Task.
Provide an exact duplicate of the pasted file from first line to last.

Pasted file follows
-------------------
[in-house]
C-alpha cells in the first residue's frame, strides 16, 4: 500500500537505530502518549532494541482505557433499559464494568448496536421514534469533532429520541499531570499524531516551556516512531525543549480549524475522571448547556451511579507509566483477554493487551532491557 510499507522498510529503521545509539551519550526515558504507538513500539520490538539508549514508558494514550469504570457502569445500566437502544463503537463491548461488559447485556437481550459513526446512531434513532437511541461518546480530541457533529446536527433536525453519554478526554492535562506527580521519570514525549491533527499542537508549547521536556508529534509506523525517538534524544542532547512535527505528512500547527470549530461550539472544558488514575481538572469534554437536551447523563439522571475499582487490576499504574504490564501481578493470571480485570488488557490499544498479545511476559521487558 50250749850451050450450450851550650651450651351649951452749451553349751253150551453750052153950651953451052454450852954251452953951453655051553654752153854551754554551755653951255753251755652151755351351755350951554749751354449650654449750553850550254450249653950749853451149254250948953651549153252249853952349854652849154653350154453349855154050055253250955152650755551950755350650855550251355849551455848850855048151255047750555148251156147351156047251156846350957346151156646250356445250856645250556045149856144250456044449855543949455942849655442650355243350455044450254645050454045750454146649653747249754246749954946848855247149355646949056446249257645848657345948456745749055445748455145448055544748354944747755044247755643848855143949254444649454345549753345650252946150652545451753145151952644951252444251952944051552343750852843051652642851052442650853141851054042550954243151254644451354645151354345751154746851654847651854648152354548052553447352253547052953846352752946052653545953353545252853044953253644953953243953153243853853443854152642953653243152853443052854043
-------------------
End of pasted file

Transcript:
[in-house]
C-alpha cells in the first residue's frame, strides 16, 4: 500500500537505530502518549532494541482505557433499559464494568448496536421514534469533532429520541499531570499524531516551556516512531525543549480549524475522571448547556451511579507509566483477554493487551532491557 510499507522498510529503521545509539551519550526515558504507538513500539520490538539508549514508558494514550469504570457502569445500566437502544463503537463491548461488559447485556437481550459513526446512531434513532437511541461518546480530541457533529446536527433536525453519554478526554492535562506527580521519570514525549491533527499542537508549547521536556508529534509506523525517538534524544542532547512535527505528512500547527470549530461550539472544558488514575481538572469534554437536551447523563439522571475499582487490576499504574504490564501481578493470571480485570488488557490499544498479545511476559521487558 50250749850451050450450450851550650651450651351649951452749451553349751253150551453750052153950651953451052454450852954251452953951453655051553654752153854551754554551755653951255753251755652151755351351755350951554749751354449650654449750553850550254450249653950749853451149254250948953651549153252249853952349854652849154653350154453349855154050055253250955152650755551950755350650855550251355849551455848850855048151255047750555148251156147351156047251156846350957346151156646250356445250856645250556045149856144250456044449855543949455942849655442650355243350455044450254645050454045750454146649653747249754246749954946848855247149355646949056446249257645848657345948456745749055445748455145448055544748354944747755044247755643848855143949254444649454345549753345650252946150652545451753145151952644951252444251952944051552343750852843051652642851052442650853141851054042550954243151254644451354645151354345751154746851654847651854648152354548052553447352253547052953846352752946052653545953353545252853044953253644953953243953153243853853443854152642953653243152853443052854043